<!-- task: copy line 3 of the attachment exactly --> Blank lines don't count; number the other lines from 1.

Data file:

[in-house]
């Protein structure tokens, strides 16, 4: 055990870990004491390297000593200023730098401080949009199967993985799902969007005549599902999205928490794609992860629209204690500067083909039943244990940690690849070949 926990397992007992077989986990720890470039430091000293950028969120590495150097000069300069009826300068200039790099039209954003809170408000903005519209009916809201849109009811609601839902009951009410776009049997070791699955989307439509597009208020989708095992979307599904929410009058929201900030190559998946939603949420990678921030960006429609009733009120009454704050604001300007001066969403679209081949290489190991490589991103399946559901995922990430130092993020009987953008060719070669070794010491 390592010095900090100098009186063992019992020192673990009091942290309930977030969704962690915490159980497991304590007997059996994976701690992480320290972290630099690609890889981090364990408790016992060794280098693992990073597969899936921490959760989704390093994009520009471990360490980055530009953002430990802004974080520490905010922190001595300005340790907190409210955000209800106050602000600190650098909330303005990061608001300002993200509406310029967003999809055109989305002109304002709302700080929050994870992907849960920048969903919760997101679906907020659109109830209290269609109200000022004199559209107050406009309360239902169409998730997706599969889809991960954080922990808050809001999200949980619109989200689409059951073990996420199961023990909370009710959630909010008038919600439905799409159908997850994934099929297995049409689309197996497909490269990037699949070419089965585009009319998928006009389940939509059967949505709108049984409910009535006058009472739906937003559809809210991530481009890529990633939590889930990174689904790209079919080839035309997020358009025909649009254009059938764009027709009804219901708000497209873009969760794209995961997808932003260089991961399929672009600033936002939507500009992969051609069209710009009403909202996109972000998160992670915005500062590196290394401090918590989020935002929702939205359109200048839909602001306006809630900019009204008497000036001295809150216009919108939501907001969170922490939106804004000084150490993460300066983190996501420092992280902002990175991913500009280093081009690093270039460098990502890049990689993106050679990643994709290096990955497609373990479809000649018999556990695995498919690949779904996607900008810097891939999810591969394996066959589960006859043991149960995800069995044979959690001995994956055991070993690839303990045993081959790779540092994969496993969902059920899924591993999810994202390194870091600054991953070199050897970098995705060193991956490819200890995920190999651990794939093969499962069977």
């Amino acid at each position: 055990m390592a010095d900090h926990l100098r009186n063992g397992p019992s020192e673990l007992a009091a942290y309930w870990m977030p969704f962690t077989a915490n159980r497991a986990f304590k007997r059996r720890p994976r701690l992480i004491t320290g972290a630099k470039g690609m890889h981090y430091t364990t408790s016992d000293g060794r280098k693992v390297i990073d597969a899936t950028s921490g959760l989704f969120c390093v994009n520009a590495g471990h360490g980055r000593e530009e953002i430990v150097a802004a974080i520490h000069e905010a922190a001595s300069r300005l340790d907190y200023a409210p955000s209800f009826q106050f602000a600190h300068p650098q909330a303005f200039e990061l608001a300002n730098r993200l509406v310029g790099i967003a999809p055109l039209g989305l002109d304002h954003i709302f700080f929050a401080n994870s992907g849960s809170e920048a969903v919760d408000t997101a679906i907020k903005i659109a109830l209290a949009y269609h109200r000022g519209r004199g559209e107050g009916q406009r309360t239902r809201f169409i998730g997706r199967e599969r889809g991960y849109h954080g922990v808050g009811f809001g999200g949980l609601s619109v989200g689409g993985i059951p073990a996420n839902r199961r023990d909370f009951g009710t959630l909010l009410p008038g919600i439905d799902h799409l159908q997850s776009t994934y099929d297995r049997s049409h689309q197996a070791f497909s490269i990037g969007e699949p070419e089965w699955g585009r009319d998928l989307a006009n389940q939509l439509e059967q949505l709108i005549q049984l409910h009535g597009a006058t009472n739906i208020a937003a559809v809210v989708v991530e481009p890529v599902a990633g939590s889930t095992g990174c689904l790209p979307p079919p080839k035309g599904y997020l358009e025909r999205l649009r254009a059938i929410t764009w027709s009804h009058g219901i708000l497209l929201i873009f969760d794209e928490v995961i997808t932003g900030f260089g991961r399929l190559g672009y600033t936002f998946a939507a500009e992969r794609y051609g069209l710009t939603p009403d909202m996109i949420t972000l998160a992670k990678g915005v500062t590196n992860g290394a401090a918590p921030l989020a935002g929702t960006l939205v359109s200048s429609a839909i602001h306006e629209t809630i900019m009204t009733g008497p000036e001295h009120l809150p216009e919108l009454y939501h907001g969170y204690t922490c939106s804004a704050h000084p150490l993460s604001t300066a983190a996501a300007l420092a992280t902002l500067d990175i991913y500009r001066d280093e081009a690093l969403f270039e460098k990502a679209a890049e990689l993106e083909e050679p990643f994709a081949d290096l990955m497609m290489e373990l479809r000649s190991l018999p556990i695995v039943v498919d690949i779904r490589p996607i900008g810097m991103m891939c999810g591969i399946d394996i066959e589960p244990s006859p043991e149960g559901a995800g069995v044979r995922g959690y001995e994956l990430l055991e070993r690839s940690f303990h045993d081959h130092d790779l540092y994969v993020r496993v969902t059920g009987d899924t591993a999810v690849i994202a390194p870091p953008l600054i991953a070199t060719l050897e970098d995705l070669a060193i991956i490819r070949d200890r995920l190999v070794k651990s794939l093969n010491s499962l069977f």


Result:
């Amino acid at each position: 055990m390592a010095d900090h926990l100098r009186n063992g397992p019992s020192e673990l007992a009091a942290y309930w870990m977030p969704f962690t077989a915490n159980r497991a986990f304590k007997r059996r720890p994976r701690l992480i004491t320290g972290a630099k470039g690609m890889h981090y430091t364990t408790s016992d000293g060794r280098k693992v390297i990073d597969a899936t950028s921490g959760l989704f969120c390093v994009n520009a590495g471990h360490g980055r000593e530009e953002i430990v150097a802004a974080i520490h000069e905010a922190a001595s300069r300005l340790d907190y200023a409210p955000s209800f009826q106050f602000a600190h300068p650098q909330a303005f200039e990061l608001a300002n730098r993200l509406v310029g790099i967003a999809p055109l039209g989305l002109d304002h954003i709302f700080f929050a401080n994870s992907g849960s809170e920048a969903v919760d408000t997101a679906i907020k903005i659109a109830l209290a949009y269609h109200r000022g519209r004199g559209e107050g009916q406009r309360t239902r809201f169409i998730g997706r199967e599969r889809g991960y849109h954080g922990v808050g009811f809001g999200g949980l609601s619109v989200g689409g993985i059951p073990a996420n839902r199961r023990d909370f009951g009710t959630l909010l009410p008038g919600i439905d799902h799409l159908q997850s776009t994934y099929d297995r049997s049409h689309q197996a070791f497909s490269i990037g969007e699949p070419e089965w699955g585009r009319d998928l989307a006009n389940q939509l439509e059967q949505l709108i005549q049984l409910h009535g597009a006058t009472n739906i208020a937003a559809v809210v989708v991530e481009p890529v599902a990633g939590s889930t095992g990174c689904l790209p979307p079919p080839k035309g599904y997020l358009e025909r999205l649009r254009a059938i929410t764009w027709s009804h009058g219901i708000l497209l929201i873009f969760d794209e928490v995961i997808t932003g900030f260089g991961r399929l190559g672009y600033t936002f998946a939507a500009e992969r794609y051609g069209l710009t939603p009403d909202m996109i949420t972000l998160a992670k990678g915005v500062t590196n992860g290394a401090a918590p921030l989020a935002g929702t960006l939205v359109s200048s429609a839909i602001h306006e629209t809630i900019m009204t009733g008497p000036e001295h009120l809150p216009e919108l009454y939501h907001g969170y204690t922490c939106s804004a704050h000084p150490l993460s604001t300066a983190a996501a300007l420092a992280t902002l500067d990175i991913y500009r001066d280093e081009a690093l969403f270039e460098k990502a679209a890049e990689l993106e083909e050679p990643f994709a081949d290096l990955m497609m290489e373990l479809r000649s190991l018999p556990i695995v039943v498919d690949i779904r490589p996607i900008g810097m991103m891939c999810g591969i399946d394996i066959e589960p244990s006859p043991e149960g559901a995800g069995v044979r995922g959690y001995e994956l990430l055991e070993r690839s940690f303990h045993d081959h130092d790779l540092y994969v993020r496993v969902t059920g009987d899924t591993a999810v690849i994202a390194p870091p953008l600054i991953a070199t060719l050897e970098d995705l070669a060193i991956i490819r070949d200890r995920l190999v070794k651990s794939l093969n010491s499962l069977f």